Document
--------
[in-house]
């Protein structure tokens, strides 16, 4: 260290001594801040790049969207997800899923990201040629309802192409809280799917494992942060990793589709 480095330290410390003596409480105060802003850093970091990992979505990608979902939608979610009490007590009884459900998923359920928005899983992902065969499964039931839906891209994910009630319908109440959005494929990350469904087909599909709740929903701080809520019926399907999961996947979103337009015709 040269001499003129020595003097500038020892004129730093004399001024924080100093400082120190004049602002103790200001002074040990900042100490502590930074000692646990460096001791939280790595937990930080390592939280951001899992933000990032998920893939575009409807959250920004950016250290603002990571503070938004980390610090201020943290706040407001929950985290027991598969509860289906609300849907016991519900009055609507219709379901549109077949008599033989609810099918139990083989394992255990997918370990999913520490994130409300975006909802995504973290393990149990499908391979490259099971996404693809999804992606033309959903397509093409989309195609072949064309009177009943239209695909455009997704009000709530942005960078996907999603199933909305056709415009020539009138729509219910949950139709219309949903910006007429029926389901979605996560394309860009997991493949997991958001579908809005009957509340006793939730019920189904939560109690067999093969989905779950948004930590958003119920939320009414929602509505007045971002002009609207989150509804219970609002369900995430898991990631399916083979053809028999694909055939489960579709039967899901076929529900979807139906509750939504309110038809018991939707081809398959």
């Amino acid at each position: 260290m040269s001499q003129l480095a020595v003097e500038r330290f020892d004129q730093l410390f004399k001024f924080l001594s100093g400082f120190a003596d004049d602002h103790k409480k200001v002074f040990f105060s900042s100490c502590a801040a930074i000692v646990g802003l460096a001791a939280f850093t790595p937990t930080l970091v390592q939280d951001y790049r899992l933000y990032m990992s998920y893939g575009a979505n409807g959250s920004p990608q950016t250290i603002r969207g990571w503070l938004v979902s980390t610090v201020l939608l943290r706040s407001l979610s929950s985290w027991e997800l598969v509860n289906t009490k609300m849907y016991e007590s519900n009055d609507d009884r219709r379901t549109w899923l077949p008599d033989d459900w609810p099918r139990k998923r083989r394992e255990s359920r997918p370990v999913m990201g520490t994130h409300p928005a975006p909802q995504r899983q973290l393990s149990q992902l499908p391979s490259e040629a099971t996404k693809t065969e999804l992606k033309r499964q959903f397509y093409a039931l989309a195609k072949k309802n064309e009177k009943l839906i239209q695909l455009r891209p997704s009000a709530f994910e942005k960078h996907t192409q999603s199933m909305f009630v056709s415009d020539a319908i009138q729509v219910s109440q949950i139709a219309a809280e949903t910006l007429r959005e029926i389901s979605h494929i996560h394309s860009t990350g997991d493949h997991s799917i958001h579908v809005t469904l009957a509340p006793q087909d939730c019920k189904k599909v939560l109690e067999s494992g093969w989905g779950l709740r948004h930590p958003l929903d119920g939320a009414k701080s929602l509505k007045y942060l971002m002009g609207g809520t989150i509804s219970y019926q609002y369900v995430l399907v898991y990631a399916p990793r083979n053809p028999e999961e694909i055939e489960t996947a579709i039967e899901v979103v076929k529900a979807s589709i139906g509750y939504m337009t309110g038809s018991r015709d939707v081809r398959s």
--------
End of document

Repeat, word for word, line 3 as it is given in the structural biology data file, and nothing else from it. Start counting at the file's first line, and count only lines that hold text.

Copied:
């Amino acid at each position: 260290m040269s001499q003129l480095a020595v003097e500038r330290f020892d004129q730093l410390f004399k001024f924080l001594s100093g400082f120190a003596d004049d602002h103790k409480k200001v002074f040990f105060s900042s100490c502590a801040a930074i000692v646990g802003l460096a001791a939280f850093t790595p937990t930080l970091v390592q939280d951001y790049r899992l933000y990032m990992s998920y893939g575009a979505n409807g959250s920004p990608q950016t250290i603002r969207g990571w503070l938004v979902s980390t610090v201020l939608l943290r706040s407001l979610s929950s985290w027991e997800l598969v509860n289906t009490k609300m849907y016991e007590s519900n009055d609507d009884r219709r379901t549109w899923l077949p008599d033989d459900w609810p099918r139990k998923r083989r394992e255990s359920r997918p370990v999913m990201g520490t994130h409300p928005a975006p909802q995504r899983q973290l393990s149990q992902l499908p391979s490259e040629a099971t996404k693809t065969e999804l992606k033309r499964q959903f397509y093409a039931l989309a195609k072949k309802n064309e009177k009943l839906i239209q695909l455009r891209p997704s009000a709530f994910e942005k960078h996907t192409q999603s199933m909305f009630v056709s415009d020539a319908i009138q729509v219910s109440q949950i139709a219309a809280e949903t910006l007429r959005e029926i389901s979605h494929i996560h394309s860009t990350g997991d493949h997991s799917i958001h579908v809005t469904l009957a509340p006793q087909d939730c019920k189904k599909v939560l109690e067999s494992g093969w989905g779950l709740r948004h930590p958003l929903d119920g939320a009414k701080s929602l509505k007045y942060l971002m002009g609207g809520t989150i509804s219970y019926q609002y369900v995430l399907v898991y990631a399916p990793r083979n053809p028999e999961e694909i055939e489960t996947a579709i039967e899901v979103v076929k529900a979807s589709i139906g509750y939504m337009t309110g038809s018991r015709d939707v081809r398959s």